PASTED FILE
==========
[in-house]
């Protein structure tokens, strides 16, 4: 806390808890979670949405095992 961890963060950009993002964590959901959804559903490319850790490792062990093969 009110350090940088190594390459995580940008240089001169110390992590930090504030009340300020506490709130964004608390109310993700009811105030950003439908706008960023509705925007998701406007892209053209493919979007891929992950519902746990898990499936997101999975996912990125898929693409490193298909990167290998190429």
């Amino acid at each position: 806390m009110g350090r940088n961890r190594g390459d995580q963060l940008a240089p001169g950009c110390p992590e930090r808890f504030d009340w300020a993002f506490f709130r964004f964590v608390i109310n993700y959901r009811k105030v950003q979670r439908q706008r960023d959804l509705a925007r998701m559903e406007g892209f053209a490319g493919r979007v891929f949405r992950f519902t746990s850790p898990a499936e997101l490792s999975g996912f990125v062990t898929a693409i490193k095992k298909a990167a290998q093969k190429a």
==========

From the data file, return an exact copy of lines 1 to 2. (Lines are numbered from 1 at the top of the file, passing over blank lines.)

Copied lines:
[in-house]
């Protein structure tokens, strides 16, 4: 806390808890979670949405095992 961890963060950009993002964590959901959804559903490319850790490792062990093969 009110350090940088190594390459995580940008240089001169110390992590930090504030009340300020506490709130964004608390109310993700009811105030950003439908706008960023509705925007998701406007892209053209493919979007891929992950519902746990898990499936997101999975996912990125898929693409490193298909990167290998190429």